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  • Thank you YALSA!
  • “ If you work in a library, you know this scenario: You can hear them coming before they actually hit the door. They travel in duos or groups - perhaps better called packs – and they bring their noise and chatter with them. Once inside the library, they are a challenge to all. At the reference desk, they ask demanding questions that require constant follow-up. They have very specific needs, as though there is only one answer to their question and it is some kind of test for you to find it. Even worse are those who ask the same simple questions requiring repeatedly the same sources, year after year. Some are adept at computers and microfilm, but most are not. They may also dress funny and behave oddly. Disorganization rules as they spread out their mounds of paper until they’ve buried an entire table (or tables). They rarely say “Thank you.” To the nonreference staff they are pestering – needing change for the r, wanting special favors because they are “regulars” and often leaving a mess of crumpled paper and food crumbs behind them. Because of this pestering, and also because they are loud, disorganized, messy and difficult, most staff consider them obnoxious and are happy to see them go away or find a specialist to help them. They are a difficult user group indeed.” (Patrick Jones, Connecting Young Adults and Libraries, second edition 2000 p 71) Thank goodness I work with teenagers, and not with genealogists…
  • “ If you work in a library, you know this scenario: You can hear them coming before they actually hit the door. They travel in duos or groups - perhaps better called packs – and they bring their noise and chatter with them. Once inside the library, they are a challenge to all. At the reference desk, they ask demanding questions that require constant follow-up. They have very specific needs, as though there is only one answer to their question and it is some kind of test for you to find it. Even worse are those who ask the same simple questions requiring repeatedly the same sources, year after year. Some are adept at computers and microfilm, but most are not. They may also dress funny and behave oddly. Disorganization rules as they spread out their mounds of paper until they’ve buried an entire table (or tables). They rarely say “Thank you.” To the nonreference staff they are pestering – needing change for the copies, wanting special favors because they are “regulars” and often leaving a mess of crumpled paper and food crumbs behind them. Because of this pestering, and also because they are loud disorganized, messy and difficult, most staff consider them obnoxious and are happy to see them go away or find a specialist to help them. They are a difficult user group indeed.” (Patrick Jones, Connecting Young Adults and Libraries, second edition 2000 p 71) Thank goodness I work with teenagers, and not with genealogists…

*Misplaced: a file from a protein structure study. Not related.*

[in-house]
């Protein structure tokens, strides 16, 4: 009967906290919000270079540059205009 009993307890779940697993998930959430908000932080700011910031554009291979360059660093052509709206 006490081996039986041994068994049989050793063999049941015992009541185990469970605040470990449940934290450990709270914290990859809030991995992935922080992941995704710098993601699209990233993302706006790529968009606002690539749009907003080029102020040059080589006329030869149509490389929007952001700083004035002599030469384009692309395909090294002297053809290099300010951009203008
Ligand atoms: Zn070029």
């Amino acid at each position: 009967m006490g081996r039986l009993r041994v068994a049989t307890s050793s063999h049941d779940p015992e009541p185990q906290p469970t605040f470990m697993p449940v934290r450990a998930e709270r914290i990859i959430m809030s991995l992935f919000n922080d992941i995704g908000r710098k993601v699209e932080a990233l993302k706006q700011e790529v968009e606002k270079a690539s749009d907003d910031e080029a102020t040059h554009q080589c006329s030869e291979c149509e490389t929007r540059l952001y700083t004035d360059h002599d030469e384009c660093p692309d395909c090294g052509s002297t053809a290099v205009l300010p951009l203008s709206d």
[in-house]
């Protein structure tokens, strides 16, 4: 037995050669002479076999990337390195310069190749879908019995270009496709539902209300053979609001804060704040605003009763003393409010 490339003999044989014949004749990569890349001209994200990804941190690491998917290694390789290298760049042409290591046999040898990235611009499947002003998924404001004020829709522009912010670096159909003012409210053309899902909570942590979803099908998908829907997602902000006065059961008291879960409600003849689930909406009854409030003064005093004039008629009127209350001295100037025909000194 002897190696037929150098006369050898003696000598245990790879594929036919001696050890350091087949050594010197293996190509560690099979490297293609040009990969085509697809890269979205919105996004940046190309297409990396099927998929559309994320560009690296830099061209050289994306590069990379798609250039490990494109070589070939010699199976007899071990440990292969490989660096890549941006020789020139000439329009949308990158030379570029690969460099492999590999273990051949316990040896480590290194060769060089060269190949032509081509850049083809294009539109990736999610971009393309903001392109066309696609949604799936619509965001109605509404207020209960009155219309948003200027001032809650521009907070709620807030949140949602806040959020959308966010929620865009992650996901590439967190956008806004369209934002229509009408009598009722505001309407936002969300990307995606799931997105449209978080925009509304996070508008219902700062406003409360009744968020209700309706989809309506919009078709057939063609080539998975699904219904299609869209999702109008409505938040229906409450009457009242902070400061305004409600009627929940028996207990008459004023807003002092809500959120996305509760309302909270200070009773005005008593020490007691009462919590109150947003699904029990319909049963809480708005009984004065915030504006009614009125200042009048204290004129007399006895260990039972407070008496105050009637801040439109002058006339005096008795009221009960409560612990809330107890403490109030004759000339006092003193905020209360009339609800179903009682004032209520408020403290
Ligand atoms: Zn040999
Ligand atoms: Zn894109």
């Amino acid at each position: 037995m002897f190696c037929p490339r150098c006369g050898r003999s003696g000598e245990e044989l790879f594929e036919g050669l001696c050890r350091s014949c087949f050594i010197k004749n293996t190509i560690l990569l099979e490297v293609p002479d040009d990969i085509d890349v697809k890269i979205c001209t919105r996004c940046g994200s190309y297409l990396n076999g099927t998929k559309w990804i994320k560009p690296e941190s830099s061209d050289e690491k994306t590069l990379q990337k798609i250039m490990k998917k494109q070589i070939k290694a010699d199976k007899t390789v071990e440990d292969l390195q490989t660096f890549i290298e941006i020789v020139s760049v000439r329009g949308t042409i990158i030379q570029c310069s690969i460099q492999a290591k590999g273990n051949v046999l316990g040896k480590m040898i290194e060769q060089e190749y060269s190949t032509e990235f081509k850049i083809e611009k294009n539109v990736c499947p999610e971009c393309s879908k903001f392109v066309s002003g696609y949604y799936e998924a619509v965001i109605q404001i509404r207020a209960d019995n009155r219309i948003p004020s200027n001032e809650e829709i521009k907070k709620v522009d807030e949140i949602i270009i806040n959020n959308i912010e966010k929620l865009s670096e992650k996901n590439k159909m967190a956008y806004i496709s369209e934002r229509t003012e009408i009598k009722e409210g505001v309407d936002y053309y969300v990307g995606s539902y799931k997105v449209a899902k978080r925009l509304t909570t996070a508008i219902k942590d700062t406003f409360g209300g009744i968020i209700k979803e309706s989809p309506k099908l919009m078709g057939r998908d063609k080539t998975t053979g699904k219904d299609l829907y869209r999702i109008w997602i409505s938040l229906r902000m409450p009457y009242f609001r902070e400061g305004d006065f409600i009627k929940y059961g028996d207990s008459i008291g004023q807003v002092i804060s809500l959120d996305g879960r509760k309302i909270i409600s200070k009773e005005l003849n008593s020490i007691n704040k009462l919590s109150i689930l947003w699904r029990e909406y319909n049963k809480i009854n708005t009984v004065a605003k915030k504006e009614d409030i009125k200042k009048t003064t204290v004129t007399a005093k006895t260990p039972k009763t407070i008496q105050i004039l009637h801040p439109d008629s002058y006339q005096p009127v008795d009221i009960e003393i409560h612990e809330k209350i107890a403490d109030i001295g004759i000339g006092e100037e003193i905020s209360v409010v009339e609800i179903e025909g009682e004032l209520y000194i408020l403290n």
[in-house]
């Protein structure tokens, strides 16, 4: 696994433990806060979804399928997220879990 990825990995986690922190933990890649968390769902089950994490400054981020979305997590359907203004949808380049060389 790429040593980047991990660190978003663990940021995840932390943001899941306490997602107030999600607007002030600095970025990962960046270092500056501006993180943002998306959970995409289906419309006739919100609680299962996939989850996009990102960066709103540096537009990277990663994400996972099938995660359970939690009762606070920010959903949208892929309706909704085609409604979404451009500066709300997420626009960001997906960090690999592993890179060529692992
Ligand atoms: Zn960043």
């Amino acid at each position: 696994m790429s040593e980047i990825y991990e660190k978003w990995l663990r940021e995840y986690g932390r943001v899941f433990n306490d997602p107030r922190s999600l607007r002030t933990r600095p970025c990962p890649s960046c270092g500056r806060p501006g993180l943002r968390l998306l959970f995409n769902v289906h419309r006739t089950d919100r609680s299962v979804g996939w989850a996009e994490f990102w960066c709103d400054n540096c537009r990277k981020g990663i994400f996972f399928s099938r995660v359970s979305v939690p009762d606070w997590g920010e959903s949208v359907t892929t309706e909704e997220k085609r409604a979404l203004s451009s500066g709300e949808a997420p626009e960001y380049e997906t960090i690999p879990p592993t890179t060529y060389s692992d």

•   Teens rebel when they have something to rebel against. Increase their responsibilities and freedom of choice, and they have nothing to rebel against, and can use their energy for other purposes.
  • Girl’s brains myelinate faster than boys – may account for earlier “emotional maturity” The amygdala prompter of gut impulses grows faster in boys, prompting development of physical and spatial skills, and other cerebellum processes The hippocampus memory center grows faster in girls, prompting development in social cognition
  • Sleep deprivation results in: Crankiness Depression Insomnia Perceived laziness Lack of energy Poor judgment 
  • Strive to offer quality service to all patrons. Take an interest in teen culture and activities. Get out from behind the desk. Be enthusiastic and respectful. Involve students as often as possible – volunteer opportunities, creating displays, tailoring your website to reflect current assignments, showcasing student work, etc…
  • Strive to offer quality service to all patrons. Take an interest in teen culture and activities. Get out from behind the desk. Be enthusiastic and respectful. Involve students as often as possible – volunteer opportunities, creating displays, tailoring your website to reflect current assignments, showcasing student work, etc…
  • Strive to offer quality service to all patrons. Take an interest in teen culture and activities. Get out from behind the desk. Be enthusiastic and respectful. Involve students as often as possible – volunteer opportunities, creating displays, tailoring your website to reflect current assignments, showcasing student work, etc…
  • Strive to offer quality service to all patrons. Take an interest in teen culture and activities. Get out from behind the desk. Be enthusiastic and respectful. Involve students as often as possible – volunteer opportunities, creating displays, tailoring your website to reflect current assignments, showcasing student work, etc…
  • Strive to offer quality service to all patrons. Take an interest in teen culture and activities. Get out from behind the desk. Be enthusiastic and respectful. Involve students as often as possible – volunteer opportunities, creating displays, tailoring your website to reflect current assignments, showcasing student work, etc…
  • 1976-1996

Watertownbrain09 Presentation Transcript

  • 1. PAIN IN THE BRAIN: TEEN LIBRARY(MIS) BEHAVIOR 101 Presented by Beth Gallaway for Watertown Free Public Library, August 2009
  • 2. Beth Gallaway: Contact & Slides
    • Email: informationgoddess29@gmail.com
    • Cell: 603.247.3196
    • web: www.informationgoddess.info
    • Slides: www.slideshare.net/informationgoddess29/
    • Links: www.delicious.com/informationgoddess29/brain
  • 3. Do you have Ephebiphobia?
  • 4. Icebreaker
    • Name
    • Dept/Library
    • 1 thing you enjoy about working with teens
  • 5. Library Behaviors
    • Groups
      • Blocking entrance or access
      • Roaming
      • Taking up space
    • “ Courting” Behavior
    • Backtalk and “disrespect”
    • Eating & drinking
    • Cell phone use
  • 6. Library Behaviors
    • Language
    • Sex
    • Vandalism
    • Theft
    • Violence
    • Cyberbullying
  • 7. Differentiate between the 2 Ds: